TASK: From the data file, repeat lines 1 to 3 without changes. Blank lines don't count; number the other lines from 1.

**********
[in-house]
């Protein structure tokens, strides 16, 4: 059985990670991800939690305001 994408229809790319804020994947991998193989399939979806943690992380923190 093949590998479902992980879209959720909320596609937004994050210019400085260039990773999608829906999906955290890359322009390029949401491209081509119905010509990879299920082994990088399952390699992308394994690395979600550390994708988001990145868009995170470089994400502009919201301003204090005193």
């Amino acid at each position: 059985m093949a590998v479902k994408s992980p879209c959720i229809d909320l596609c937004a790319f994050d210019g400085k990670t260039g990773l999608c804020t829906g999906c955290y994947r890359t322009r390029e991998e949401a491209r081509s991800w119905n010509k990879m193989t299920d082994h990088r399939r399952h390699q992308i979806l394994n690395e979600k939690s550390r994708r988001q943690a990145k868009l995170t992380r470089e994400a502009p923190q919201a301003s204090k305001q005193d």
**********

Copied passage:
[in-house]
């Protein structure tokens, strides 16, 4: 059985990670991800939690305001 994408229809790319804020994947991998193989399939979806943690992380923190 093949590998479902992980879209959720909320596609937004994050210019400085260039990773999608829906999906955290890359322009390029949401491209081509119905010509990879299920082994990088399952390699992308394994690395979600550390994708988001990145868009995170470089994400502009919201301003204090005193």
């Amino acid at each position: 059985m093949a590998v479902k994408s992980p879209c959720i229809d909320l596609c937004a790319f994050d210019g400085k990670t260039g990773l999608c804020t829906g999906c955290y994947r890359t322009r390029e991998e949401a491209r081509s991800w119905n010509k990879m193989t299920d082994h990088r399939r399952h390699q992308i979806l394994n690395e979600k939690s550390r994708r988001q943690a990145k868009l995170t992380r470089e994400a502009p923190q919201a301003s204090k305001q005193d």